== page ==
According to a Central Bank of Russia report published this week and analyzed by Bloomberg, gold made up 23% of the Central Bank of Russia's reserves as of the end of June. The bank's share of dollar assets dropped to 22%. In 2018, more than 40% of Russian reserves were in dollars.
Russia's gold holdings eclipsed its dollar reserves last year despite a halt in gold purchases. This was partly due to an increase in the value of its gold holdings with the rise in gold prices, and partly a function of the central bank's continued efforts to shed dollar assets.
Russia's shrinking dollar reserves was no accident. It was an intentional "de-dollarization" policy outlined by President Putin to lower the country's exposure to the United States and shield it from the threat of US sanctions.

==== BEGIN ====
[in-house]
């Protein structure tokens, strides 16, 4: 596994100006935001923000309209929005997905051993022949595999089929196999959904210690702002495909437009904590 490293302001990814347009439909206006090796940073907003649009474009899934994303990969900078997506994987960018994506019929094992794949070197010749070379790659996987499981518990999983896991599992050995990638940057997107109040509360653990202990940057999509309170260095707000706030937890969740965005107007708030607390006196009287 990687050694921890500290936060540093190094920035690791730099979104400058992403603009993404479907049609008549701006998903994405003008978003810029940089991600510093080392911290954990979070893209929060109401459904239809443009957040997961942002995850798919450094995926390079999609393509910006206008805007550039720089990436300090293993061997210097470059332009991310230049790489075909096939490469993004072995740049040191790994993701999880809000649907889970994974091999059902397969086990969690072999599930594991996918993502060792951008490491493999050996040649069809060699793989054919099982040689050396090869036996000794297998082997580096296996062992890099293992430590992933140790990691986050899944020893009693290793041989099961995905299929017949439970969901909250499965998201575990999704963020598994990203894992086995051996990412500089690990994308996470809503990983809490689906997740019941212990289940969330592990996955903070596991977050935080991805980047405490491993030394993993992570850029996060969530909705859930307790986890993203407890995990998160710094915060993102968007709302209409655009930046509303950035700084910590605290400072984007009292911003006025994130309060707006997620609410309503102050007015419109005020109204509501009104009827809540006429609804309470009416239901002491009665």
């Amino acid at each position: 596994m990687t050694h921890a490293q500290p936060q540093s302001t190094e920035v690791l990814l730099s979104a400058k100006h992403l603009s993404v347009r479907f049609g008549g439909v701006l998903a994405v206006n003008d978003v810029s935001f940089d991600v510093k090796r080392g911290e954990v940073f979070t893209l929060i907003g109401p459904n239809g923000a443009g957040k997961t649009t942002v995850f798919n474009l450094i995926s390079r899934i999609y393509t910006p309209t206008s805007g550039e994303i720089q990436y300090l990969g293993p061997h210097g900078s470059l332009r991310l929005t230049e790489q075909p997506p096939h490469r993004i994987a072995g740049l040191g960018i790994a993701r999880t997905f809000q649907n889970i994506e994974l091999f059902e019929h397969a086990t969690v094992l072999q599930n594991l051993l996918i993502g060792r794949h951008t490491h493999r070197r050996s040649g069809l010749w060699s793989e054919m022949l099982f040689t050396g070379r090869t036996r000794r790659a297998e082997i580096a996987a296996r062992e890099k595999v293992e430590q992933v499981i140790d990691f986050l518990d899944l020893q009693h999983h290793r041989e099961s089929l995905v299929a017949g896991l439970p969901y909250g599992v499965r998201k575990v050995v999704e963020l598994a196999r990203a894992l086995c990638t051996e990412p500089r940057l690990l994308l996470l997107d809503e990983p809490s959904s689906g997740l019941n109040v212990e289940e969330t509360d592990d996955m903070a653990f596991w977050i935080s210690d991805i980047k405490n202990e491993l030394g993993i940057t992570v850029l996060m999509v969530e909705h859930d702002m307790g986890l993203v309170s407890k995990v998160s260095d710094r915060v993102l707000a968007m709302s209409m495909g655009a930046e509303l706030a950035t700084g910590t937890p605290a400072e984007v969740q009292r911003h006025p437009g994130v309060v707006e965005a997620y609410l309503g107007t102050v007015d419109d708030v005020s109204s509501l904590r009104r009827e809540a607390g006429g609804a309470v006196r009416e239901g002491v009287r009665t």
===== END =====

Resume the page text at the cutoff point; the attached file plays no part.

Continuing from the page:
Gold now ranks as the second-largest component of Russia's central bank reserves only behind euros. The Central Bank of Russia has also increased its holdings of yuan. The Chinese currency now makes up about 12% of Russian reserves.
Before ending its purchase program last spring, Russia was the biggest central bank buyer of gold. The Central Bank of Russia bought $4.3 billion worth of the yellow metal between June 2019 and June 2020, according to the report.
But the Russians were buying gold long before that. The Central Bank of Russia bought gold every month from March 2015. According to Bloomberg, "Russia spent more than $40 billion building a war chest of gold over the past five years, making it the world's biggest buyer."